His Concern For Their Comprehension Of Christ: (2:2c): So that they may have the full riches of complete understanding, in order that they may know the mystery of God, namely, Christ, -- Through encouragement and love from the brethren (through mutual instruction and concern) Christians get complete understanding, and this understanding gives them insight into the mystery of God which was hidden from the Old Testament saints and the Gentiles. That mystery which is now open to all is Christ. The goal of Christianity is to understand who Christ is and to know him personally. “I want to know Christ and the power of his resurrection and the fellowship of sharing in his sufferings, becoming like him in his death… (Philip. 3:10). Christianity is Christ. Christianity is not a cold, doctrinal system, nor a legalistic list of do’s and don’ts, nor a warm, fuzzy feeling about God, nor a sweet good works system, but Christianity is knowing, loving, obeying the resurrected and living Christ who is God in the flesh, Creator of the universe, Fulfiller of the covenants, Head of the church, King of the world, Savior of God’s people and Lord of all. Christ is the supreme revelation of God, and it is our privilege as Christians to have a dynamic relationship with Him.
A good pastor directs his people to Christ. He longs to see God’s people deeply in love with and obedient to Christ. People in love with Christ cannot be shaken from that position in spite of the false teaching all around.
In the latter part of the sixteenth century, a Christian man and scholar, Aonio Palearo, experienced an interesting martyrs death. He wrote a book entitled The Benefit of Christ’s Death. For writing the book, he was brought before the judge in Rome, by order of the Pope. The judge said, “We will put to him three questions: we will ask him what is the first cause of salvation, then what is the second cause of salvation, then what is the third cause of salvation.” They thought that, in putting these three questions, he would at last be made to say something which should be to the glory of the Church of Rome. So they asked him, “What is the first cause of salvation?” and he answered, “CHRIST.” Then they asked him, “What is the second cause of salvation?” and he answered, “CHRIST.” Then they asked him, “What is the third cause of salvation?” and he answered, “CHRIST.” The first cause Christ; the second cause Christ; the third cause Christ; and for that confession, he was condemned to be put to death as a martyr.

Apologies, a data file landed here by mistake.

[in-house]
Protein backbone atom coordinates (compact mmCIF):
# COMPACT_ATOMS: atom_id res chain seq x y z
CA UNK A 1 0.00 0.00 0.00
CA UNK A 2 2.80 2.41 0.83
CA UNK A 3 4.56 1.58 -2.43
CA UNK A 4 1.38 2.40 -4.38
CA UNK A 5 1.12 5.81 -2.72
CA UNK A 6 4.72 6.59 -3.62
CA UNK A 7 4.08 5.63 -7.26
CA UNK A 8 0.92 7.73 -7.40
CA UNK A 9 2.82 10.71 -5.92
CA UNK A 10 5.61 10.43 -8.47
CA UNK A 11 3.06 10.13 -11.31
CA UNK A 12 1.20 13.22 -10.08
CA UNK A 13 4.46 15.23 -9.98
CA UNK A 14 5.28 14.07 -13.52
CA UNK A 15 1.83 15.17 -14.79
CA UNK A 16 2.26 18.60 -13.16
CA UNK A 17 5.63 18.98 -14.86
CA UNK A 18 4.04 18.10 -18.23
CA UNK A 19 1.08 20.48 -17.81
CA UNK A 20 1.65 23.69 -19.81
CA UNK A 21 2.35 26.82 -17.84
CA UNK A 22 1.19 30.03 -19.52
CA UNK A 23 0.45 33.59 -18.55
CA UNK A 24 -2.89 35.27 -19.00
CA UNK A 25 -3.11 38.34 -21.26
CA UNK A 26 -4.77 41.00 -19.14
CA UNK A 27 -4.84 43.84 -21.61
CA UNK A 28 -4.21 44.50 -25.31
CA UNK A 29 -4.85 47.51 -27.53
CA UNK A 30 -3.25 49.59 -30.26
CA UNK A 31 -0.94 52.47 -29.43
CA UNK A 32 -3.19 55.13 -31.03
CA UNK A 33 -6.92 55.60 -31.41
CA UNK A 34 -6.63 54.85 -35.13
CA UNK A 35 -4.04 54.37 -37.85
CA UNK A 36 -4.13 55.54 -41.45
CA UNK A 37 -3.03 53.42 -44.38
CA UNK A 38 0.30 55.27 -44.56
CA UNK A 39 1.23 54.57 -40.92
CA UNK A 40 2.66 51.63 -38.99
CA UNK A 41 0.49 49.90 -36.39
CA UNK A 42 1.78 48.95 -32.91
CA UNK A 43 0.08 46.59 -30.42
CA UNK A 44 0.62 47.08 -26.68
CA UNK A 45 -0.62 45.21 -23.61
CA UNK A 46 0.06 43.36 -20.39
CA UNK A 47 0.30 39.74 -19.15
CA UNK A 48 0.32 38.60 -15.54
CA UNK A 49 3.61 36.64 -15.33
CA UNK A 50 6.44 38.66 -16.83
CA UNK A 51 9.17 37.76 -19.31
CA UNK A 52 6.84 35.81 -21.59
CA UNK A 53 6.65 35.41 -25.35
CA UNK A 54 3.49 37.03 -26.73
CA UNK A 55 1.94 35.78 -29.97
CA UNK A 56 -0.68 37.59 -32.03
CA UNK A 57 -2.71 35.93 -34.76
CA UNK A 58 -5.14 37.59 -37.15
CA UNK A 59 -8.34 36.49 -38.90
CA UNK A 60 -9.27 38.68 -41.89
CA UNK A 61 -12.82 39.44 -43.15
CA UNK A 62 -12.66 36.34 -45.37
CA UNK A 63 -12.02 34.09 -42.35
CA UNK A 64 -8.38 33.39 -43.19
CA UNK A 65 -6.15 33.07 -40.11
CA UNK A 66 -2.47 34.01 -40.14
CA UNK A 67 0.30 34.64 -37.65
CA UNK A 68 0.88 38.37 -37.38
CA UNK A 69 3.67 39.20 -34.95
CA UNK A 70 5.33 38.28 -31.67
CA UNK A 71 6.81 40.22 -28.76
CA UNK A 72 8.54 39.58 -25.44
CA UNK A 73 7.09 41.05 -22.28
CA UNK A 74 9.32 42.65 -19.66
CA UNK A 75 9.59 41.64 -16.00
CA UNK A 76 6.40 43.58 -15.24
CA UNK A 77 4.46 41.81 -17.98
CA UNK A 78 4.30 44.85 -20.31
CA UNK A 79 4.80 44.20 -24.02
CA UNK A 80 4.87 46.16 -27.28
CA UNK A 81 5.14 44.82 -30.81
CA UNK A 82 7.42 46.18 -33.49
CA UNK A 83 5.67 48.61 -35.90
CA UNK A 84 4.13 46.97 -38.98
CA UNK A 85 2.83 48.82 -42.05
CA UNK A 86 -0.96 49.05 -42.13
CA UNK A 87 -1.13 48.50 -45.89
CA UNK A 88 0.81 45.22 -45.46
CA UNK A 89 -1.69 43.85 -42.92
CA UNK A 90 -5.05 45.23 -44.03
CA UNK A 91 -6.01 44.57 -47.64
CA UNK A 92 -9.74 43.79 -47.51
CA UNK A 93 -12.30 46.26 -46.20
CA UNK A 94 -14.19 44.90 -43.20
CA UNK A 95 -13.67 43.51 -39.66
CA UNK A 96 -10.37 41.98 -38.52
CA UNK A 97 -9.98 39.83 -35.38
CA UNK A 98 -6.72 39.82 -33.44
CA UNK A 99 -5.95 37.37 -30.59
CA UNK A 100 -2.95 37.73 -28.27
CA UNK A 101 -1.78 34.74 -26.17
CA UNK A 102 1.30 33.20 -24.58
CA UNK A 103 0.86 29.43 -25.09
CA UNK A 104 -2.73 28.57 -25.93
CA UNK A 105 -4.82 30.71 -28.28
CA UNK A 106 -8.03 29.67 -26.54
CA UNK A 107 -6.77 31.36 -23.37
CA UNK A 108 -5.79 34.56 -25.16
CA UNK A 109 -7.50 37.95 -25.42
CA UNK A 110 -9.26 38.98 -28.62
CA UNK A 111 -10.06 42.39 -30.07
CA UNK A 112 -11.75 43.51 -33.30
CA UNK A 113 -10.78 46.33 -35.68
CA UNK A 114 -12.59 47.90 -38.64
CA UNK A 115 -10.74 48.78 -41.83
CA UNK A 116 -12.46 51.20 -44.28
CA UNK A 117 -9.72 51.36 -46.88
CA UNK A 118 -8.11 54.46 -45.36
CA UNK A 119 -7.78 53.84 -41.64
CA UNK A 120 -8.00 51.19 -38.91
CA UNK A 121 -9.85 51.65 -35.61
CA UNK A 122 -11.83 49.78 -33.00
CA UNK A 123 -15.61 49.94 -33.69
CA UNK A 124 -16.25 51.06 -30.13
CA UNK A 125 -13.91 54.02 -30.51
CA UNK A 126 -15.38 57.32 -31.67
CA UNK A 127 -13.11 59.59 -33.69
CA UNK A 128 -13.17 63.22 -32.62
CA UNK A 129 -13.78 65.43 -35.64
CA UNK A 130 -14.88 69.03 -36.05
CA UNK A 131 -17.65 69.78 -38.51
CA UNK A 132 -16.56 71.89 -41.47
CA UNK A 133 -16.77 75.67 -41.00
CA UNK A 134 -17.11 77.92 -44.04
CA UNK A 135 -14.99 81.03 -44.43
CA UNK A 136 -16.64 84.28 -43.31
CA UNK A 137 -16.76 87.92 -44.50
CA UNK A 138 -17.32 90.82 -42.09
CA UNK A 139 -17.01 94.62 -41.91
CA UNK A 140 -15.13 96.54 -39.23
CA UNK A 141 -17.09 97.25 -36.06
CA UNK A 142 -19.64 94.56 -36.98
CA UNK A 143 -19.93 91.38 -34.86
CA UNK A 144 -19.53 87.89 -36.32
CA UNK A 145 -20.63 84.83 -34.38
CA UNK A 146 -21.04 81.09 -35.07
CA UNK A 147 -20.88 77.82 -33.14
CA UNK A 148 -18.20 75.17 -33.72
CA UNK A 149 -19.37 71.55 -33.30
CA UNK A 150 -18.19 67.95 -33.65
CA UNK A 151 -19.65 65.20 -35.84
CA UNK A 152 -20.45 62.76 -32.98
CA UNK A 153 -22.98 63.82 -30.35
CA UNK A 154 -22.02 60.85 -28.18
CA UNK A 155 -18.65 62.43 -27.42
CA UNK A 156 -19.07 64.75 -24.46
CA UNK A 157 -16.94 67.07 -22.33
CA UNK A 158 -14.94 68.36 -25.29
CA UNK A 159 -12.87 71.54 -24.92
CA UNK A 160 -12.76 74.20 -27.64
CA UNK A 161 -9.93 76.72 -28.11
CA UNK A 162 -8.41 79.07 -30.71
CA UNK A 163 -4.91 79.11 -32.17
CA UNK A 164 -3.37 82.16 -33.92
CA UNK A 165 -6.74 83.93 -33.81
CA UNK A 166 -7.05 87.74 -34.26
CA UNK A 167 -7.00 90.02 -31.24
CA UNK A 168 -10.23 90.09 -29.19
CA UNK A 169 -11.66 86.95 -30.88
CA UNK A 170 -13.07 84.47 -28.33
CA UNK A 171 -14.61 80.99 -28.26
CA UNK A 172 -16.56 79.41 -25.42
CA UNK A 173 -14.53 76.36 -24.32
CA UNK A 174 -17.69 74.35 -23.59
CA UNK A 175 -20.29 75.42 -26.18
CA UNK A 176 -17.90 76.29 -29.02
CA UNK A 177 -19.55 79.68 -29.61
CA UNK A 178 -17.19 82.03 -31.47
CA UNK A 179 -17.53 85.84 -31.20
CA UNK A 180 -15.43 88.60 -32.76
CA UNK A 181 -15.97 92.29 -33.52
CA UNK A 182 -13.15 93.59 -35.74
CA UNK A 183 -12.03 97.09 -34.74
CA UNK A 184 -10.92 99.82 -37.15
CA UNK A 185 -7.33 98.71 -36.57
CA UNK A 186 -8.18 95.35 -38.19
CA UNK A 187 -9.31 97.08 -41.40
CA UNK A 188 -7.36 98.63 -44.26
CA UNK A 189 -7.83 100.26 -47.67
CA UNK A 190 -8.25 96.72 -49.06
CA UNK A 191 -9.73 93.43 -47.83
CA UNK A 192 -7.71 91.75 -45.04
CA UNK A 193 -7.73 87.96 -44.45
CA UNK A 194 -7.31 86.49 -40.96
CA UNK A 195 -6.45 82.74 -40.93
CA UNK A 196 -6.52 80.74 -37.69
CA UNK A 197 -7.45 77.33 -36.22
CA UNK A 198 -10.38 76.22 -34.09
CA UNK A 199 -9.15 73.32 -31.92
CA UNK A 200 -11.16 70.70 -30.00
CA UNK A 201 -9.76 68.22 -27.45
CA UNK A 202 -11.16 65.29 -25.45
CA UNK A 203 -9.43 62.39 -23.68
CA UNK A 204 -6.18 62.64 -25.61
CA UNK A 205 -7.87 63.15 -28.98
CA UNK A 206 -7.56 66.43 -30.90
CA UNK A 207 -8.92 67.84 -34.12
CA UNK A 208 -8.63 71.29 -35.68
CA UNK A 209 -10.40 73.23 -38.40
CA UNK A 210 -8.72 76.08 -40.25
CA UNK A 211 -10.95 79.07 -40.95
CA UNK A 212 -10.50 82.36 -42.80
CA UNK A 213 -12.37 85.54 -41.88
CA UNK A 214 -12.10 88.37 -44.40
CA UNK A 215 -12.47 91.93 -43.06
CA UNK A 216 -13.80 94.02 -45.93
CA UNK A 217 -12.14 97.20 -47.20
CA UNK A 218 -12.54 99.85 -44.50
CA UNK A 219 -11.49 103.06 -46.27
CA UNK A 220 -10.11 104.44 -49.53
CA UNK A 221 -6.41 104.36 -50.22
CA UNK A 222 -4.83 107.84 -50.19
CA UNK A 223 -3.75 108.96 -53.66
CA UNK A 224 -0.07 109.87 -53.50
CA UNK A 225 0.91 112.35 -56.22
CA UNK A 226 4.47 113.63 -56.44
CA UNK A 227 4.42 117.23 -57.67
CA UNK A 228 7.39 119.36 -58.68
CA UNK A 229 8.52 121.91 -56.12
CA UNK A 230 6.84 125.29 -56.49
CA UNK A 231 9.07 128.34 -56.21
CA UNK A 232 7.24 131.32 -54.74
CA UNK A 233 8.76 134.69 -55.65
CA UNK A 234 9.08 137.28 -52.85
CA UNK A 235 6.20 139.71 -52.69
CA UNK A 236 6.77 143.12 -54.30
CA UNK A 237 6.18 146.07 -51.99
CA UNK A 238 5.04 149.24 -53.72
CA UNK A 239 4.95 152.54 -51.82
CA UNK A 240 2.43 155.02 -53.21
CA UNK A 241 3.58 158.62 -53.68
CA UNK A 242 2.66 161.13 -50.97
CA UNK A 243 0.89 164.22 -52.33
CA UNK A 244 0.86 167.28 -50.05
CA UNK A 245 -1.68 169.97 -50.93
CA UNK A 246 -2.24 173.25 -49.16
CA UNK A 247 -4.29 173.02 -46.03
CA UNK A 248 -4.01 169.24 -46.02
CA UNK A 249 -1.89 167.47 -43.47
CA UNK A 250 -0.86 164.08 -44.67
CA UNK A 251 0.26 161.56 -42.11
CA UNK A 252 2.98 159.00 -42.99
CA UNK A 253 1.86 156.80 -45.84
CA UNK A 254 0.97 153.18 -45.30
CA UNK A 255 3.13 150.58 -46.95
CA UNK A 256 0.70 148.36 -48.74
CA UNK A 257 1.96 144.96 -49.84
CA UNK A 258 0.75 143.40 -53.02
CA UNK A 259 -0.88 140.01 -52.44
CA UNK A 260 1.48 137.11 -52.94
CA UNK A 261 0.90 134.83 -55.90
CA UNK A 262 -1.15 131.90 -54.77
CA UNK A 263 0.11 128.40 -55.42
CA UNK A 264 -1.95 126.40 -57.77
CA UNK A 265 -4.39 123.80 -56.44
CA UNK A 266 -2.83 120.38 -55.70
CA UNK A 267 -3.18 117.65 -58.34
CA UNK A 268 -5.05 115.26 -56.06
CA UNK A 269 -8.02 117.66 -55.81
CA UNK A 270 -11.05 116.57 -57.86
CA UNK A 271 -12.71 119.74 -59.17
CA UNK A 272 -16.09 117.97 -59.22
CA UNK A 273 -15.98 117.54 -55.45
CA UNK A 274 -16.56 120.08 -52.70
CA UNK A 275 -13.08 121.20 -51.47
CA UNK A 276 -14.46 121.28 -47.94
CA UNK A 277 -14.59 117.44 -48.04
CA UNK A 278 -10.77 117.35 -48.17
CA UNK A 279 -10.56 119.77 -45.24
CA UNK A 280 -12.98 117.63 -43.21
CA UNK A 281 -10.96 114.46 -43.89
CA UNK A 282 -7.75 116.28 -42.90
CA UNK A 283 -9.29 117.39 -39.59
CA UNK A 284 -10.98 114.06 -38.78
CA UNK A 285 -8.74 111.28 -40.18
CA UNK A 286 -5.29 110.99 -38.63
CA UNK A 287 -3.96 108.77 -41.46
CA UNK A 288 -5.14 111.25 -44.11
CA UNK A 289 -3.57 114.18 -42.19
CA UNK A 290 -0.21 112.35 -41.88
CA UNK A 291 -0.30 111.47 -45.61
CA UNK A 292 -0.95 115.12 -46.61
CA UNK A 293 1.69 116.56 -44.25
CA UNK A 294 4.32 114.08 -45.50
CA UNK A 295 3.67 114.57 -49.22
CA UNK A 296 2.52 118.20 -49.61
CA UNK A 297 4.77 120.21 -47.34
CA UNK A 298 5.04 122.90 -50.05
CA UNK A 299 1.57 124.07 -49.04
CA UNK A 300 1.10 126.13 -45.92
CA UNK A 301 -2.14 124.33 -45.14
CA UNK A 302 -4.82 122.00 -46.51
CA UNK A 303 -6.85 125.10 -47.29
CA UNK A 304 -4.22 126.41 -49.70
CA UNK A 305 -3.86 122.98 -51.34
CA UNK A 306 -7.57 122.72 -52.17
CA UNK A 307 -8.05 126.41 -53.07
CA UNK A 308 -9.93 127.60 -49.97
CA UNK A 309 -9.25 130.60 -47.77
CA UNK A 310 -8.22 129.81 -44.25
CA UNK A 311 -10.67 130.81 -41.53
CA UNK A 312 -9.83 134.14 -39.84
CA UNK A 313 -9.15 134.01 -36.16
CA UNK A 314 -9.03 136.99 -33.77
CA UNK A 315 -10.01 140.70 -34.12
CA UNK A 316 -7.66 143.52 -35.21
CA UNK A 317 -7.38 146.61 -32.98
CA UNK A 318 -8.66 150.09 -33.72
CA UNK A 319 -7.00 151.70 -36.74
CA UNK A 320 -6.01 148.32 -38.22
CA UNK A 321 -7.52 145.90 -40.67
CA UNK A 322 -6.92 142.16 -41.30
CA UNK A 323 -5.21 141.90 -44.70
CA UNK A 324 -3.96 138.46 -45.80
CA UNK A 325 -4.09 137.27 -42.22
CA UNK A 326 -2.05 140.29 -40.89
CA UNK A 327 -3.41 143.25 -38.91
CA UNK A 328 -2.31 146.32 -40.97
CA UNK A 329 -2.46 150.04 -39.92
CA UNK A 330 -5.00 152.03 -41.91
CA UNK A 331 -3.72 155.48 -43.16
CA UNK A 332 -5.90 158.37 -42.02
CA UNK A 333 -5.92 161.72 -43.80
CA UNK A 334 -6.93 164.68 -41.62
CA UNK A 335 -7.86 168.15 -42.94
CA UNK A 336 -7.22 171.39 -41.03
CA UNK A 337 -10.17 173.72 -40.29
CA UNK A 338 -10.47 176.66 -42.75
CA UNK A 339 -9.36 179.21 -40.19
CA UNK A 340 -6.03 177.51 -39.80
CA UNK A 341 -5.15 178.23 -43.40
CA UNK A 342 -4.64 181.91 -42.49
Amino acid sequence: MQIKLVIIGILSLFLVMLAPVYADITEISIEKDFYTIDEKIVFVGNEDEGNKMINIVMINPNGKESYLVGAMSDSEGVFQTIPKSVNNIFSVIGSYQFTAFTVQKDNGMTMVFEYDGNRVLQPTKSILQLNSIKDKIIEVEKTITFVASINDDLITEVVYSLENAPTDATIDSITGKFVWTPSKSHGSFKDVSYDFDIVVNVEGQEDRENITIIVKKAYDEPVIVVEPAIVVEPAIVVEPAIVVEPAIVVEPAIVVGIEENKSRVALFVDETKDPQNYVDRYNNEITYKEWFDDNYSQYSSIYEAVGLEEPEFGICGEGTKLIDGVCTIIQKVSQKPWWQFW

His Concern For Their Appropriation Of Wisdom And Knowledge (2:3): In whom are hidden all the treasures of wisdom and knowledge. -- The revealed mystery is not only Christ but that in Him are hidden (deposited) all the treasures of wisdom and knowledge. Christ is the focal point of all wisdom and knowledge. He is the Creator of all true knowledge in the universe, and man simply discovers this knowledge through his research and studies. Paul is saying dogmatically that there is no true wisdom and knowledge outside of Christ. Does this mean the unsaved world has no true wisdom or knowledge? Absolutely! The world has false wisdom and knowledge but truth belongs to Christ alone. “For the message of the cross is foolishness to those who are perishing, but to us who are being saved it is the power of God. For it is written: ‘I will destroy the wisdom of the wise; the intelligence of the intelligent I will frustrate.’ Where is the wise man? Where is the scholar? Where is the philosopher of this age? Has not God made foolish the wisdom of the world? For since in the wisdom of God the world through its wisdom did not know him, God was pleased through the foolishness of what was preached to save those who believe.” (I Cor. 1:18-21). Man’s knowledge is so infinitesimal compared to that of Christ. Today there is great interest in space, the stars and the planets, and science is learning much about the universe but it is a drop in the bucket to what Christ knows. Psalm 147:4 says, “He determines the number of stars and calls them each by name.” There are trillions and trillions of stars in the universe and Christ knows all about them and has named each one. Human knowledge seems so insignificant when we think of the infinite knowledge and wisdom of Christ.